When Heritage High School announced its homecoming queen Friday night, Sierra Morris pumped her arm like one of the Lady Vols after making a 3-point shot.

In that instant, the senior said her only feeling was the Holy Spirit.

As she looked at the cheering crowd, Sierra saw tears rolling down the cheeks of her mother, Tina Hundley.

“It was probably the most beautiful thing I will ever see,” the mother said.

“I am really thankful that Sierra is a student at Heritage, and I’m proud of her peers and the school and our church family and the community,” Hundley said. “They don’t only include her; they celebrate her for who she is.”

Hugs and hearts

The high school’s basketball homecoming theme was games, and for the pep rally Friday afternoon Sierra was dressed as a playing card. Teacher Kelly Parker made her costume, the queen of hearts.

For those who know Sierra, that was a perfect choice.

“She hugs about 50 million people a day,” said Sierra’s sister Jenna Christopher, a freshman at HHS.

“That’s probably a low estimate,” said Heritage Lady Mountaineers Coach Rick Howard, who coached Sierra’s older sister and has known Sierra since she was about 5 years old. “She’s a wonderful young lady.”

At Heritage High School, Howard said, “Everyone knows her and really cares about her … She just makes your day.”

Their mother says a simple trip to town with Sierra includes stopping five or six times while the girl hugs and talks with various people.

If Hundley asks, Sierra may not even remember the people’s names but where she met them, such as Maryville College.

At HHS Sierra, who has Down syndrome, has been a student in the comprehensive development classroom, which provides a small, structured environment.

This school year Sierra has been working in dining services at the college through Project SEARCH, a school-to-work transition program, doing tasks such as wiping tables and vacuuming.

She gives more than hugs, too. When Jenna was selling cookies as a fundraiser for the theater program, Sierra used her Christmas money to buy five packages and gave them to her friends.

“That’s classic Sierra,” Jenna said.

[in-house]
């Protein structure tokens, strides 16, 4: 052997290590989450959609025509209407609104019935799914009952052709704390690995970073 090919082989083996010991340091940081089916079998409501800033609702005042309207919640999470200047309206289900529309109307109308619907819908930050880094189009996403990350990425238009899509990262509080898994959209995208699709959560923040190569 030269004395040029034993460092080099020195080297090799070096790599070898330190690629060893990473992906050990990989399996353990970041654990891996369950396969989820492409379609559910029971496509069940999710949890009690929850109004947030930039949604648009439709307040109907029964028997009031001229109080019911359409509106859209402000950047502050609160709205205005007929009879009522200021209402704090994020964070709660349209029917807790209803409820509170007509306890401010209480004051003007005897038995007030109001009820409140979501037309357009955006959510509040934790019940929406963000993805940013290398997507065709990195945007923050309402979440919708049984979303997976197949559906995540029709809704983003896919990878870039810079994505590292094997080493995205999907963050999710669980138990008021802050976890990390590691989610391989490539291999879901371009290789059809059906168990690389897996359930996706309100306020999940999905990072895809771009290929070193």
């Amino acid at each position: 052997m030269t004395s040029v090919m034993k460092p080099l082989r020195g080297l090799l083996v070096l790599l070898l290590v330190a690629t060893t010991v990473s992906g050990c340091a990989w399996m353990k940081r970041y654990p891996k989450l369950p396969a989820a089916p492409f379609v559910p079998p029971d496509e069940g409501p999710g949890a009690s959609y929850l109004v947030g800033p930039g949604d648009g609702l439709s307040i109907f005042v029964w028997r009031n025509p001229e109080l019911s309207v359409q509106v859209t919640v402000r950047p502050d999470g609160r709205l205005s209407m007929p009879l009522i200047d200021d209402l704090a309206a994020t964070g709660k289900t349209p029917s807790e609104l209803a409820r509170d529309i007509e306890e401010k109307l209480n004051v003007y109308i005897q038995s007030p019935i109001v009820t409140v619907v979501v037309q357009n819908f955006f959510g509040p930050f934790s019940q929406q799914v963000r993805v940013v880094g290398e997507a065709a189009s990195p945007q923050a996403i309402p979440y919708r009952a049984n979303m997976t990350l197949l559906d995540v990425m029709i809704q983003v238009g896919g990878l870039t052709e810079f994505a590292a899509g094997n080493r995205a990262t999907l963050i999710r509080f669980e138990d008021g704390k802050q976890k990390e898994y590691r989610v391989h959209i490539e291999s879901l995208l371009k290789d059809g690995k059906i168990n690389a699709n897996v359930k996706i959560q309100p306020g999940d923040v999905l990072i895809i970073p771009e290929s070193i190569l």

Riding a bus to a Lady Vols basketball game, Sierra frequently tries to give her seat to someone who is standing.

Shoots the 3

Last year Sierra became manager for the HHS girls varsity basketball team. “All of the girls fell in love with her,” the coach said. “She’s part of the Lady Mountaineers family.”

Basketball is Sierra’s passion. The University of Tennessee, University of Connecticut and Heritage High School.

Sierra played basketball when she was a student at Eagleton Middle School. “She has an amazing three-point shot,” her mother said.

Howard agreed, “She can shoot the three.”

The coach and Sierra have a special gesture they make on their forehead when she does, as they say “Three.”

Ask Sierra how she makes the shot, and she might simply show you the motion of shooting the ball, say “Easy peasy, lemon squeezy” or just answer “God.”

“God’s always inside me,” Sierra said. “He has blessed me a lot.”

Hundley said Sierra has an intuition for when someone is feeling bad and will hug the person and say, “It’ll be OK. I love you.”

A member of the Youth Group at Rio Revolution Church, Sierra loves to serve doughnuts on Sunday morning and volunteer with the 3-year-olds. She’ll serve their snack of Goldfish crackers and help them learn a memory verse with hand gestures.

“They are awesome,” Sierra said, beaming. “They are so cute.”

Sierra will graduate from Heritage this year, and when asked about her plans she says, “I want to be a leader.”

Amy Beth earned her degree from West Virginia. She joined The Daily Times in 2016 on the education beat covering Alcoa, Maryville and Blount County school systems.

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